Shaping Rural Communities Through Innovative Partnerships

May 21, 2011

by Jenna Fehr, Office of Surface Mining/AmeriCorps VISTA, OSM/VISTA Teams

Due to a legacy of isolation, economic decline and policy neglect, pollution runs rampant in many parts of the Appalachian coal and Western hardrock mining regions.

In Appalachian coalfields, acidic, metals-laden water coats streambeds with orange sediment, destroys aquatic habitat and renders waterways useless as economic and community resources.

Hastily built sewage infrastructure sends sewage directly into creeks, contaminating water supplies and posing a significant threat to human health.

In the hardrock mining West, toxic chemicals such as arsenic, mercury, and cyanide contaminate local streams.

The three million citizens that live within a mile of an abandoned mine site are not only facing these environmental threats, but also overwhelming economic challenges.

The average median household income is around $29,660, compared with a $52,029 national average, with 30% living below the poverty line.

In these regions devastated by the environmental legacy of pre-regulatory coal mining and suffering from economic decline, the OSM/VISTA Teams, under the leadership of Dr. T Allan Comp, help to bring hope to rural communities by building local organizational capacity and partnerships from the ground up.

The OSM/VISTA Teams, comprised of the Appalachian Coal Country Team (ACCT) and Western Hardrock Watershed Team (WHWT), are supported by an innovative partnership among the Office of Surface Mining, concerned with environmental reclamation and safety; AmeriCorps VISTA; and local community groups.

The ACCT and WHWT place determined college-trained OSM/VISTAs with community/ watershed improvement groups in rural mining communities for a year of service.

Patrick Corvington, CEO of the Corporation for National and Community Service, said of the OSM/VISTA Teams,

The notion that we would take a program at Department of the Interior, Office of Surface Mining, and connect that to VISTA and have VISTA Volunteers on the ground doing what they do best…this is, I think, an extraordinary demonstration of how service can be a solution. That service can play a critical role in being the lever, the button that we can push to make a difference, is extraordinary.

For the thousands of miles of contaminated streams and the millions of Americans living near those waters, the OSM/VISTA Teams are inspiring regions to rise above poverty and environmental degradation and build new partnerships in community revitalization.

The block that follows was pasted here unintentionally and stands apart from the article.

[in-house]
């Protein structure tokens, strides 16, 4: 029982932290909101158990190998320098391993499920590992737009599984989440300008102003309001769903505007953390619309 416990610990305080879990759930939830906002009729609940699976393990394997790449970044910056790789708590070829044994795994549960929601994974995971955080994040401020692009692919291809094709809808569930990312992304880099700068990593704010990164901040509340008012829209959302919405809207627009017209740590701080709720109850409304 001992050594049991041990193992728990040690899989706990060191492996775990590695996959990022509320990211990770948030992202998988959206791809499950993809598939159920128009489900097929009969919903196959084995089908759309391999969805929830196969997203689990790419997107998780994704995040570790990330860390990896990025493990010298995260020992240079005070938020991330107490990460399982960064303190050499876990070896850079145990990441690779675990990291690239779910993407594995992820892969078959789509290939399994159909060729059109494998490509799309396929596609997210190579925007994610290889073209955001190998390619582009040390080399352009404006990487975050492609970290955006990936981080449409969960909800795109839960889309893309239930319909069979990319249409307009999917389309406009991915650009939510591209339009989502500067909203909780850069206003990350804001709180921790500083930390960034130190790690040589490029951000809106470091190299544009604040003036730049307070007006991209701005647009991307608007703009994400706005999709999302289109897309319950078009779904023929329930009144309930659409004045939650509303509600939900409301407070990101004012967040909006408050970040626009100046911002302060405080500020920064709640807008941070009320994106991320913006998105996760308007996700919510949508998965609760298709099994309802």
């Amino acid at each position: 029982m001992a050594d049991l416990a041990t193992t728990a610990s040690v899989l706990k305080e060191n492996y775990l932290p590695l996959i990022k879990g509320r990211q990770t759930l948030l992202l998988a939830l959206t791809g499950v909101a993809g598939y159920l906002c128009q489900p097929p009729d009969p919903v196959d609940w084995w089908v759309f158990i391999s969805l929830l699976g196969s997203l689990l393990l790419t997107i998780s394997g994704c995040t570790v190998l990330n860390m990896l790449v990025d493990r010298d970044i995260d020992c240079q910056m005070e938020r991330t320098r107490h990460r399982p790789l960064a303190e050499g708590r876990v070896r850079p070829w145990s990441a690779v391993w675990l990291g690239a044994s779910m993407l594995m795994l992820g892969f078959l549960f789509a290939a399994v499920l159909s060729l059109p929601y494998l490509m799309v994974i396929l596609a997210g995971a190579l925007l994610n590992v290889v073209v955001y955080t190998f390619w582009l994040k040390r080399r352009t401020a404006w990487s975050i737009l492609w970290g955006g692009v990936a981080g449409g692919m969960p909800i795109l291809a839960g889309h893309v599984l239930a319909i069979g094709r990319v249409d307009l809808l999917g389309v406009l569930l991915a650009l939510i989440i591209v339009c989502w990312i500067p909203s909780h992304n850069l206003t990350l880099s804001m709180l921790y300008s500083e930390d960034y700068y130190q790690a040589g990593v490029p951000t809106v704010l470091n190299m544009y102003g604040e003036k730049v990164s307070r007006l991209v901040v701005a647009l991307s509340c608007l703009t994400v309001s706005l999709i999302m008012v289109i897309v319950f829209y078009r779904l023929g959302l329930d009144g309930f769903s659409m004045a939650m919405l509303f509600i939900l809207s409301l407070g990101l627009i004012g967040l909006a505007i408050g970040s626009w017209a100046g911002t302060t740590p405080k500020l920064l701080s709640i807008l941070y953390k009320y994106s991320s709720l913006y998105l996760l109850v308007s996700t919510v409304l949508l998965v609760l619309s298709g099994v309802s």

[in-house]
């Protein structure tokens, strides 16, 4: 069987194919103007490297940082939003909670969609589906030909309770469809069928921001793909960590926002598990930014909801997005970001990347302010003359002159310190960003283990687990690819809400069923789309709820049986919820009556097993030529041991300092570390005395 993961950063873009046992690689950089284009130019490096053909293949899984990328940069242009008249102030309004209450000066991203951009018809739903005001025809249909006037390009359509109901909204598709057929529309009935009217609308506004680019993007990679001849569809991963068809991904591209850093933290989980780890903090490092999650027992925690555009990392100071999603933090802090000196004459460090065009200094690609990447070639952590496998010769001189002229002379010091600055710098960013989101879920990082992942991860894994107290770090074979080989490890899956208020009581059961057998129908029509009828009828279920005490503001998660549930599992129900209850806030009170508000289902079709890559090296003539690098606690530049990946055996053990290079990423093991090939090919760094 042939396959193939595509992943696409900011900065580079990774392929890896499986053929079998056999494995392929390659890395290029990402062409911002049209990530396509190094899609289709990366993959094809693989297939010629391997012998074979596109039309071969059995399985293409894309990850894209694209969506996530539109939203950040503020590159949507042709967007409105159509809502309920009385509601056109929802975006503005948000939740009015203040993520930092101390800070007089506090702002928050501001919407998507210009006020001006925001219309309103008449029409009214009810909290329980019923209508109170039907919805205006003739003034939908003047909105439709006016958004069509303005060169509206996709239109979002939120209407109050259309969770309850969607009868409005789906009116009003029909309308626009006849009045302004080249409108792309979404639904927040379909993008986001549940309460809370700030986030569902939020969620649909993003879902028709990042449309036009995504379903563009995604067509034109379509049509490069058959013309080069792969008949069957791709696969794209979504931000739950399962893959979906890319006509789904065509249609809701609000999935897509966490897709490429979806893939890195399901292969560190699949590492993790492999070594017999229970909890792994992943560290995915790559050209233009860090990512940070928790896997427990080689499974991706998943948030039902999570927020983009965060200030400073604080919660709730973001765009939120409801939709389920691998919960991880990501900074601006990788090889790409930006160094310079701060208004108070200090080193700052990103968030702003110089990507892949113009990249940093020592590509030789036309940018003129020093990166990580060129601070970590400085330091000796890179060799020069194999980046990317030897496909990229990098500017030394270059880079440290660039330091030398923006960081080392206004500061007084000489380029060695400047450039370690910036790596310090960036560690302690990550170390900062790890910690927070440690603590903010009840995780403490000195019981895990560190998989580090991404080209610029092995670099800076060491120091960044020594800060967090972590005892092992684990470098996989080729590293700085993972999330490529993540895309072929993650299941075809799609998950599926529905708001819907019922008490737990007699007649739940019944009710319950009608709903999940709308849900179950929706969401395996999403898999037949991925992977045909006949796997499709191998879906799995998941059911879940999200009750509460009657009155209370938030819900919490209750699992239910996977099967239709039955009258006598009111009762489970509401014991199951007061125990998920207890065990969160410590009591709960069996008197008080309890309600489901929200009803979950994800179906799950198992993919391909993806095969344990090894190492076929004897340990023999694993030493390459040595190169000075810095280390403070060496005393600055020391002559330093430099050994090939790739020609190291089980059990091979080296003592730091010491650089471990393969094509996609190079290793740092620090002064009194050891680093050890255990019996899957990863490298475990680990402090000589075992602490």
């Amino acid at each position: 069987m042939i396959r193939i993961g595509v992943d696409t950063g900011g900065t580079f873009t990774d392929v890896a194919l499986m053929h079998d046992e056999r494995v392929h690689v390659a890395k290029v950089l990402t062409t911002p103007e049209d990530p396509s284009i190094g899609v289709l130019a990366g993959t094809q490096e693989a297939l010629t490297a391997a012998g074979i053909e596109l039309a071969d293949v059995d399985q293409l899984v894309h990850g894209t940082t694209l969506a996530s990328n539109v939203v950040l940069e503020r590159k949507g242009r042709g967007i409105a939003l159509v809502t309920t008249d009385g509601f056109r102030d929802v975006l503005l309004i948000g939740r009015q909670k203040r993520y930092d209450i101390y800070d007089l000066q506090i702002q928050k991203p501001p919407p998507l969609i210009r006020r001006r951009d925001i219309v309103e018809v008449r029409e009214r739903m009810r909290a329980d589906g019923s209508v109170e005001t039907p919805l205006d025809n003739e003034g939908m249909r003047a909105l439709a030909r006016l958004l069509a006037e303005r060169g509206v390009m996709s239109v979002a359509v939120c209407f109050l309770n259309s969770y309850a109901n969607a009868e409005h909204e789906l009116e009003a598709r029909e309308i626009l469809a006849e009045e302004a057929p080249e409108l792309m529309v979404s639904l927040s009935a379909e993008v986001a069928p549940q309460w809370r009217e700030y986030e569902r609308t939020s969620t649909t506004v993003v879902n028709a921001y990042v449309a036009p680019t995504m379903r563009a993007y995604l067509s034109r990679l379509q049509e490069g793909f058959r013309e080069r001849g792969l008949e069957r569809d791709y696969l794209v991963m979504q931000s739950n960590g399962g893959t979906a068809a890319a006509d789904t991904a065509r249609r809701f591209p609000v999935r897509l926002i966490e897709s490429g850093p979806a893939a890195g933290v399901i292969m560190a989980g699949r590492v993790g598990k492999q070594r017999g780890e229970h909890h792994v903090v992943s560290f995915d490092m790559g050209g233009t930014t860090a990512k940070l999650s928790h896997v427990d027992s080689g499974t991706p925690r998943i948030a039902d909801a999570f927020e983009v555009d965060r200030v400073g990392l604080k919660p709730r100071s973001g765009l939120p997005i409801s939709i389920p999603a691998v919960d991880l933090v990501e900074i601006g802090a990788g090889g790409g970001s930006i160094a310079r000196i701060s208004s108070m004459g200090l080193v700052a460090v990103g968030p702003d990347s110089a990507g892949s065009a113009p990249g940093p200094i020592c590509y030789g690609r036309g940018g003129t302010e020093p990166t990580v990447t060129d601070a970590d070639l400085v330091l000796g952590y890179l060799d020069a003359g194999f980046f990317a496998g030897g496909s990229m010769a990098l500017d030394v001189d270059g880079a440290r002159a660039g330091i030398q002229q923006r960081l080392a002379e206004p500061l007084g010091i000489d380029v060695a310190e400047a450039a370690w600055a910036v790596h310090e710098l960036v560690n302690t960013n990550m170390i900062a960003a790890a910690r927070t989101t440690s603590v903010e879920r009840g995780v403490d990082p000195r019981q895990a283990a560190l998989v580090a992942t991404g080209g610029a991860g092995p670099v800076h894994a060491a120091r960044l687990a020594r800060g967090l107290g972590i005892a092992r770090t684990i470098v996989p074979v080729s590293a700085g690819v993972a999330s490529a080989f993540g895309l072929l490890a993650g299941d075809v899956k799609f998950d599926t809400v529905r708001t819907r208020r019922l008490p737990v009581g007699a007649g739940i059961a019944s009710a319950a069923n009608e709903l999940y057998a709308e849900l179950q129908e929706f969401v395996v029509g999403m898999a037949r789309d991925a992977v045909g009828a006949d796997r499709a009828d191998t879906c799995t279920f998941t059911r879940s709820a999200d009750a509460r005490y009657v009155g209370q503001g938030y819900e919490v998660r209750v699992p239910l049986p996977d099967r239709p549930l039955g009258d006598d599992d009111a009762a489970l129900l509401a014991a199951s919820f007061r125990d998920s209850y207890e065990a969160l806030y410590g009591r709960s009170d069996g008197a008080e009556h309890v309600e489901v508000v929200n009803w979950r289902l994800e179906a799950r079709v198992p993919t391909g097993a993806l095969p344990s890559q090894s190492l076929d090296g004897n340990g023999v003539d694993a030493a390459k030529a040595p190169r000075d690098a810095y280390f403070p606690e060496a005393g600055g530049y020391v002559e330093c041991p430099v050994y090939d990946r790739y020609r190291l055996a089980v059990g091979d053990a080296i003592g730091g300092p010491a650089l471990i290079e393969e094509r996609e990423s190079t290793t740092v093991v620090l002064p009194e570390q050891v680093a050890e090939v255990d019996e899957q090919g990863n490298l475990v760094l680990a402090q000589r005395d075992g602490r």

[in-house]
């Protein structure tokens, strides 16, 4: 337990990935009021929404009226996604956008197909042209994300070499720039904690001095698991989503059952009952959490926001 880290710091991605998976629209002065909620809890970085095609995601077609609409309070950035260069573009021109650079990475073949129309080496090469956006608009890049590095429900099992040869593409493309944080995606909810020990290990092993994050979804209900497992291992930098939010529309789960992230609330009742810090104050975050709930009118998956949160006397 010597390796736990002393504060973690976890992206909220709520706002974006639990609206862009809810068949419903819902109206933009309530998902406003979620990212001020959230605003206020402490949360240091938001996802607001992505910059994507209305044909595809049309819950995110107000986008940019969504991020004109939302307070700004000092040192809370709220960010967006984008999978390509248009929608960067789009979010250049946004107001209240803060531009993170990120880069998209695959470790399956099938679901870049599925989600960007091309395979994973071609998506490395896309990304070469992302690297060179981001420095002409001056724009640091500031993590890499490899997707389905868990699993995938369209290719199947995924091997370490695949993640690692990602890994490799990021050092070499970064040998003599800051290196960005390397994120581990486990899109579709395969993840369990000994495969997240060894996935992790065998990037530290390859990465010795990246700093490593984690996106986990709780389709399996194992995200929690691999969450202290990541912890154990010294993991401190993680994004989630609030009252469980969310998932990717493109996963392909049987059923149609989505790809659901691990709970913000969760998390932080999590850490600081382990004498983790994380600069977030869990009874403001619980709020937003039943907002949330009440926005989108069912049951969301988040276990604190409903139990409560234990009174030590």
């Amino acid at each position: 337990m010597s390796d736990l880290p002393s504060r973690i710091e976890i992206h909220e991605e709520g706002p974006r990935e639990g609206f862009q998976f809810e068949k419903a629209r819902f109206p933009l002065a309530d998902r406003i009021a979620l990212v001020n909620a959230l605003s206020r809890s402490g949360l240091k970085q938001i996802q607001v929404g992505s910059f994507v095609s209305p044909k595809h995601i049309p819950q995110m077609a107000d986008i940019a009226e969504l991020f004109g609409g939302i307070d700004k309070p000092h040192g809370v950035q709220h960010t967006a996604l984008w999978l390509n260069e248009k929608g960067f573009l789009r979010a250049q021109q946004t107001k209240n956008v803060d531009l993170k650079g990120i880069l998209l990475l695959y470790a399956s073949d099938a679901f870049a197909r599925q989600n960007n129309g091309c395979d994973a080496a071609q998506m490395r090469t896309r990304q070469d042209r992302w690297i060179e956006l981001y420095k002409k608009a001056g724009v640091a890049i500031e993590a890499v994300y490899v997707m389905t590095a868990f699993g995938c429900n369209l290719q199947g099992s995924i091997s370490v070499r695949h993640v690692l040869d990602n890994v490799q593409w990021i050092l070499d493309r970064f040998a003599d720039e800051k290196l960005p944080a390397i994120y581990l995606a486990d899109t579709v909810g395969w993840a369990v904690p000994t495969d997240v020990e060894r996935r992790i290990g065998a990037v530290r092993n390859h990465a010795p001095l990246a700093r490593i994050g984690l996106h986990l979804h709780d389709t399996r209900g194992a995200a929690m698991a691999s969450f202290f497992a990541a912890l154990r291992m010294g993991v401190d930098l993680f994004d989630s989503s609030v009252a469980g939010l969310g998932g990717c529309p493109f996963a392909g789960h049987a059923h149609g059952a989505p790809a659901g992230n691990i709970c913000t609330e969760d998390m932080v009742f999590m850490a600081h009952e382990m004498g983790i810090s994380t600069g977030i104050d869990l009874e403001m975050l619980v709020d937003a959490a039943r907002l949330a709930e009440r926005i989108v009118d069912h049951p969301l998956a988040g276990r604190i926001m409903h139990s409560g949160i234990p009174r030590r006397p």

The work of Dr. Comp and the OSM/VISTA Teams is arming citizen groups with the knowledge, skills, and tools necessary to make them effective environmental stewards, community leaders, and accelerators of change – propelling a new initiative based on reclaimed mine-scarred lands and streams, a new conservation and development-based economy of hope.

Join Dr. T Allan Comp, Adrian Uzunian (VISTA Leader for WHWT), and Jenna Fehr (OSM/VISTA Volunteerism Coordinator) for

“Shaping Rural Communities Through Innovative Partnerships”
SessionID 5172
Wednesday, June 8th 8:30 a.m.-10:00 a.m.

This session will explore issues such as developing partnerships, drawing people and investment into rural areas, and fostering community involvement to help residents take ownership of projects. Hear case studies from the field and join in a discussion about developing the partnerships and resources needed to achieve goals.

Jenna Fehr is currently serving as an Office of Surface Mining/AmeriCorps*VISTA (OSM/VISTA) with the Appalachian Coal Country Team in Beckley, WV. In this capacity, she serves as project researcher for the “Volunteers for Rural Watersheds” project led by Dr. T Allan Comp across seven Appalachian and two Rocky Mountain states. The goal of this research is to learn about rural volunteers and existing volunteer management practices to develop resources and a toolkit of best practices for rural watershed groups. Jenna is a native of the anthracite coalfields of Schuylkill County, PA, and holds a B.S. degree in Environmental Resource Management from Pennsylvania State University.

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